Why you should care
Because it’s impossible to deny that Trump was cajoling a foreign leader to find dirt on his most likely challenger.
John McLaughlin is the former deputy director of the CIA. He writes a regular column on OZY called “Global Eye: Foreign Affairs Through an Intelligence Lens,” and teaches at the Johns Hopkins University’s School of Advanced International Studies (SAIS).
Could there be a Hugh Scott in 2019? I refer to Sen. Hugh Scott of Pennsylvania, in office from 1958 to 1976, who came to mind because as a young Pennsylvanian during the Watergate crisis, he left an impression on me. An old-fashioned centrist Republican, Scott was one of the three senior GOPers who went to the White House in 1974 (with Sens. Barry Goldwater and John Rhodes) to tell President Richard Nixon that the party had lost confidence in him — the game was up, and it was time to resign or be convicted in an impeachment trial.
This is of course not the Republican Party of 1974, but it may be approaching the moment when, as back then, one of its leaders looks in the mirror and has a Hugh Scott moment. Why should we expect that, given the circling of wagons the party has deployed through every scandal, indignity and abuse President Trump has dished out since 2016? Because the transcript the White House released of Trump’s call with the Ukrainian president, followed by exposure of the whistleblower report that mirrored that account, makes it near impossible to deny that Trump was cajoling a foreign leader to find dirt on his most likely challenger. To not see this requires a willful refusal to do so.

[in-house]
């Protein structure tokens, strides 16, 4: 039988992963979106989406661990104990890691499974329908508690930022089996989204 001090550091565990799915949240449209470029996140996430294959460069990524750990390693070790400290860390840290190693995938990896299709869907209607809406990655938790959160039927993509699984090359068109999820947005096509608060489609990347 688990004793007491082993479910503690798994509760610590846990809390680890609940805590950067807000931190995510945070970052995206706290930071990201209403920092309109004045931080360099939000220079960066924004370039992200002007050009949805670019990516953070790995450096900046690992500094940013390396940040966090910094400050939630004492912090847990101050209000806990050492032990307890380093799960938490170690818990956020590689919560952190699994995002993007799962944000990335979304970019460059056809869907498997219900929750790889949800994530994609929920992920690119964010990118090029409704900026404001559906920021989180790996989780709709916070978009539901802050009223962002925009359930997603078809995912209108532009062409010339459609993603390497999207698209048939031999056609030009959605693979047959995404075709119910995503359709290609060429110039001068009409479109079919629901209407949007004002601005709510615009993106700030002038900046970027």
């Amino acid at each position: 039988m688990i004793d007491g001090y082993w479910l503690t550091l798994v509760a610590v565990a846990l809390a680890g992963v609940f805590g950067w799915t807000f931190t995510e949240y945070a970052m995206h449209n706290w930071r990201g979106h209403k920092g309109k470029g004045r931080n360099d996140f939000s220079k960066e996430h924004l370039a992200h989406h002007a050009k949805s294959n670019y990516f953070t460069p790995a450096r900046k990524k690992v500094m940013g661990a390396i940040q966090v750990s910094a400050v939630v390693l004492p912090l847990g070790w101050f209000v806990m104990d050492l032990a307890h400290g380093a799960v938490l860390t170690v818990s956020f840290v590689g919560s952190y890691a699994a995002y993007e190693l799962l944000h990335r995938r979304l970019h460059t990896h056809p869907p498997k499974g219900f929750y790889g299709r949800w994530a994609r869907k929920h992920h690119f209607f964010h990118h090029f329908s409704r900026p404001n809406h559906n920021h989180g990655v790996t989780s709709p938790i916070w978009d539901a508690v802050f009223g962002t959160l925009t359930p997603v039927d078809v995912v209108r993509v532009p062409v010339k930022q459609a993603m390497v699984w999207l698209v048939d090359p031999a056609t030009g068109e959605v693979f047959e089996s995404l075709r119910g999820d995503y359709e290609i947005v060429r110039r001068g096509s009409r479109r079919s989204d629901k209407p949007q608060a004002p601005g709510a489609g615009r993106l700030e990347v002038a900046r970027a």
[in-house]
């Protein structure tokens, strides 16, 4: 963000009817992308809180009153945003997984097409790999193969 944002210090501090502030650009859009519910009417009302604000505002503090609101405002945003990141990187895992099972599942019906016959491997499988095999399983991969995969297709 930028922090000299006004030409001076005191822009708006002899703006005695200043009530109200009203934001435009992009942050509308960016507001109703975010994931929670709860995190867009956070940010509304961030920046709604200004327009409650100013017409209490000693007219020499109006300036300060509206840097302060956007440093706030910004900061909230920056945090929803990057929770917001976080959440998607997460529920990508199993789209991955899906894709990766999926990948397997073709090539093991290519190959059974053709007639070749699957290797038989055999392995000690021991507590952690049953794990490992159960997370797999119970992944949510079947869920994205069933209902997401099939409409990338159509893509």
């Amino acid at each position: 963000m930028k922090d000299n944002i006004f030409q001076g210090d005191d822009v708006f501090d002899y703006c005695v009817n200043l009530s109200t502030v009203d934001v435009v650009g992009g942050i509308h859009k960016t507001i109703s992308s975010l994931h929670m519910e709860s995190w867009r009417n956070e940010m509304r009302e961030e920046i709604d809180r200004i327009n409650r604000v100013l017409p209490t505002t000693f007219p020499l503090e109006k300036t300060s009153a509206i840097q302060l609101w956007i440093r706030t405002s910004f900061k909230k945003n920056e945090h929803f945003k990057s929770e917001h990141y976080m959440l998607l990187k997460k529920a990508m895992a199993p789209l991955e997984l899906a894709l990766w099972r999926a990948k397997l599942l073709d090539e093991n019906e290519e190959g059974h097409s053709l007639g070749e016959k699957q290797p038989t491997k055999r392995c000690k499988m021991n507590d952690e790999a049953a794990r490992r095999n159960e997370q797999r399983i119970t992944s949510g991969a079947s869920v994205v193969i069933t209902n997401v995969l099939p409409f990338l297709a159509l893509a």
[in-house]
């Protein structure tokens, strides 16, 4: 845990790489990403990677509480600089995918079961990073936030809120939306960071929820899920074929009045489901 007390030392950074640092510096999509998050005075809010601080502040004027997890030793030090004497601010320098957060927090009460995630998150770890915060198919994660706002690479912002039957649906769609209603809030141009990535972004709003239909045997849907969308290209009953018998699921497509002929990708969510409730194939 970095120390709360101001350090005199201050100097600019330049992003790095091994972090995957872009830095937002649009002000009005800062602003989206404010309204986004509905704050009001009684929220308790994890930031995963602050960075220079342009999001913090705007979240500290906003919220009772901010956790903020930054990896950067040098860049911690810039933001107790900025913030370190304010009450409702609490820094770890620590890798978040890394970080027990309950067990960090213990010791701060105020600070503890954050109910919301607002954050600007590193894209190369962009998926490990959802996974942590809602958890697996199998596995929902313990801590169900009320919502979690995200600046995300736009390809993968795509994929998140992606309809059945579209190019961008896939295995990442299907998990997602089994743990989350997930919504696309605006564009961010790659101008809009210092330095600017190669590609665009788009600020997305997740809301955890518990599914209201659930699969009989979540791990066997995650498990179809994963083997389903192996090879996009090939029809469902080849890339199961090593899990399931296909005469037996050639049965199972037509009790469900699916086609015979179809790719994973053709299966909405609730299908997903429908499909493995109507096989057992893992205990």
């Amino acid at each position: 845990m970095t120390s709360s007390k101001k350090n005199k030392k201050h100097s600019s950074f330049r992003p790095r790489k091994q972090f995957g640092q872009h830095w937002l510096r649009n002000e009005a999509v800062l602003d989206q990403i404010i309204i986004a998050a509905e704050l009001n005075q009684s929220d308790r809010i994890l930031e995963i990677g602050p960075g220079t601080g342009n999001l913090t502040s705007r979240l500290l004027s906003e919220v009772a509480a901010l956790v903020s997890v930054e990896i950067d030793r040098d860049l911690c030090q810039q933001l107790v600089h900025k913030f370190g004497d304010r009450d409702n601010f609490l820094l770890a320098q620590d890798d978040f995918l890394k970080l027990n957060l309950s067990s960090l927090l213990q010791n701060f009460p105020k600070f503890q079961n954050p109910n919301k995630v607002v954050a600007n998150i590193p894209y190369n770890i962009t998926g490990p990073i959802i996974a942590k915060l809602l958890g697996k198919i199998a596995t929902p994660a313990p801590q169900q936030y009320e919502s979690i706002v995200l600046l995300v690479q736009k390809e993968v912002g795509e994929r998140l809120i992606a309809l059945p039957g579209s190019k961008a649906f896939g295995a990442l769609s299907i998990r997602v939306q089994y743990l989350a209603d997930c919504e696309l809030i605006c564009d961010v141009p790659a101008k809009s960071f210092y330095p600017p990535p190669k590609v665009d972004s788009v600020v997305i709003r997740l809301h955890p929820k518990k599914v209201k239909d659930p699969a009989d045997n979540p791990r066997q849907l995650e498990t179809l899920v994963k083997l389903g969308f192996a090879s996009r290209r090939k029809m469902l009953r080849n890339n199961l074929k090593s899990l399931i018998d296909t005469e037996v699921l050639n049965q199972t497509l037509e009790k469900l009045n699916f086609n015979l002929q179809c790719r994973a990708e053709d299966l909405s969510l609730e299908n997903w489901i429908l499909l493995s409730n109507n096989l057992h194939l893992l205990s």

The whistleblower who brought the Ukraine matter to light tried to do what we expect people in the intelligence community and elsewhere in government to do: report wrongdoing they witness in the expectation this will get a fair hearing. In this case, the president’s first instinct, however, was to demonize the person and to label those who spoke to this person as “spies” deserving of harsh punishment. Pursued further, this approach would only encourage unlawful leaks of sensitive information and undermine the whistleblower process.
I take no personal position on impeachment. But isn’t it time for everyone to see our situation with clear eyes?
All of this should make it much harder to accept the usual Trump spin, which can be summarized as follows: Believe me, not what you see with your own eyes or hear with your own ears. And for those who see it but remain mum, it brings to mind how the late Czech President Václav Havel, one of history’s most reflective survivors of an authoritarian regime, defined corruption: “To say one thing while thinking another.” How many people are doing that now?